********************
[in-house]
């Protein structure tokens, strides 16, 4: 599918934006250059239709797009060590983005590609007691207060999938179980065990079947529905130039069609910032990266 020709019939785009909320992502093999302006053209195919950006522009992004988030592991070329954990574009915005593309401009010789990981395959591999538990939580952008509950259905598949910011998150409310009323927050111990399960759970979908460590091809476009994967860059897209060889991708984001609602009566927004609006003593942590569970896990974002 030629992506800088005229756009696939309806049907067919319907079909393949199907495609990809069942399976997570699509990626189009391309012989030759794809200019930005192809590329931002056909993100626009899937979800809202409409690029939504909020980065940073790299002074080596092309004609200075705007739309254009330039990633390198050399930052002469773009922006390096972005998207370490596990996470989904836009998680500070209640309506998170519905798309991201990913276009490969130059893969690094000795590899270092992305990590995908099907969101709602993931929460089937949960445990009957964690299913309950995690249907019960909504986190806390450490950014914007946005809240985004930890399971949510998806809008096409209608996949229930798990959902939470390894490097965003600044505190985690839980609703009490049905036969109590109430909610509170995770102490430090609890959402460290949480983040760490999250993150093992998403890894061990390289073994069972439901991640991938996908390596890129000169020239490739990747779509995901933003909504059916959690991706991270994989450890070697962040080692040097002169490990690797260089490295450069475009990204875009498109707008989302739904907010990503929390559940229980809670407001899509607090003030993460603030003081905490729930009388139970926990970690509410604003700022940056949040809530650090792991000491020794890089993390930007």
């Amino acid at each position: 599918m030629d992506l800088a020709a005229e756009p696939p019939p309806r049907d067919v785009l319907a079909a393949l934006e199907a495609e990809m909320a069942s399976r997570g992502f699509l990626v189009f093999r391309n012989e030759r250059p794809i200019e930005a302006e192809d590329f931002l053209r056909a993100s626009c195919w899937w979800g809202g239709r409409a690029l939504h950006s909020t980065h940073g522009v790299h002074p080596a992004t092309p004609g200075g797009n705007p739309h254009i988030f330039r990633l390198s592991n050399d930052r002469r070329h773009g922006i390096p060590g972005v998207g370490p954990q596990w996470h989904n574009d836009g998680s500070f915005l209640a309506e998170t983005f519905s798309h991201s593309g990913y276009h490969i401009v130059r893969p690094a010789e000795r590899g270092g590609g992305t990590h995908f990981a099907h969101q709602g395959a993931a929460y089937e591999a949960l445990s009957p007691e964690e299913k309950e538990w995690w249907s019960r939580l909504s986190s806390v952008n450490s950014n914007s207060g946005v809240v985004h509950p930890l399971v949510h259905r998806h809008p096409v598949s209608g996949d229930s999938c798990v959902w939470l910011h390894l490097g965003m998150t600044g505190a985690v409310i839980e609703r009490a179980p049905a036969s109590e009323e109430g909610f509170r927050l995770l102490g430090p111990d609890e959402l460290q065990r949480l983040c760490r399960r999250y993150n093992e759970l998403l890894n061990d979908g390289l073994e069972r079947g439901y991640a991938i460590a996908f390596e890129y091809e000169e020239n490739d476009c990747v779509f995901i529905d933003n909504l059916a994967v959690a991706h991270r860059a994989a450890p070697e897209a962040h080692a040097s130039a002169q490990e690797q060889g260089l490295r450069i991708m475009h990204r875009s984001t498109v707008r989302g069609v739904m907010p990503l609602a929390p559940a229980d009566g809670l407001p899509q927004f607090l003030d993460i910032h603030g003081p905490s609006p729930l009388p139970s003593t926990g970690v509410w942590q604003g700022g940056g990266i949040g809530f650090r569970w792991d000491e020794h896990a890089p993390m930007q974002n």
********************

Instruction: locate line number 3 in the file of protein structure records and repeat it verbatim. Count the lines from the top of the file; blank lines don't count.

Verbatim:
């Amino acid at each position: 599918m030629d992506l800088a020709a005229e756009p696939p019939p309806r049907d067919v785009l319907a079909a393949l934006e199907a495609e990809m909320a069942s399976r997570g992502f699509l990626v189009f093999r391309n012989e030759r250059p794809i200019e930005a302006e192809d590329f931002l053209r056909a993100s626009c195919w899937w979800g809202g239709r409409a690029l939504h950006s909020t980065h940073g522009v790299h002074p080596a992004t092309p004609g200075g797009n705007p739309h254009i988030f330039r990633l390198s592991n050399d930052r002469r070329h773009g922006i390096p060590g972005v998207g370490p954990q596990w996470h989904n574009d836009g998680s500070f915005l209640a309506e998170t983005f519905s798309h991201s593309g990913y276009h490969i401009v130059r893969p690094a010789e000795r590899g270092g590609g992305t990590h995908f990981a099907h969101q709602g395959a993931a929460y089937e591999a949960l445990s009957p007691e964690e299913k309950e538990w995690w249907s019960r939580l909504s986190s806390v952008n450490s950014n914007s207060g946005v809240v985004h509950p930890l399971v949510h259905r998806h809008p096409v598949s209608g996949d229930s999938c798990v959902w939470l910011h390894l490097g965003m998150t600044g505190a985690v409310i839980e609703r009490a179980p049905a036969s109590e009323e109430g909610f509170r927050l995770l102490g430090p111990d609890e959402l460290q065990r949480l983040c760490r399960r999250y993150n093992e759970l998403l890894n061990d979908g390289l073994e069972r079947g439901y991640a991938i460590a996908f390596e890129y091809e000169e020239n490739d476009c990747v779509f995901i529905d933003n909504l059916a994967v959690a991706h991270r860059a994989a450890p070697e897209a962040h080692a040097s130039a002169q490990e690797q060889g260089l490295r450069i991708m475009h990204r875009s984001t498109v707008r989302g069609v739904m907010p990503l609602a929390p559940a229980d009566g809670l407001p899509q927004f607090l003030d993460i910032h603030g003081p905490s609006p729930l009388p139970s003593t926990g970690v509410w942590q604003g700022g940056g990266i949040g809530f650090r569970w792991d000491e020794h896990a890089p993390m930007q974002n």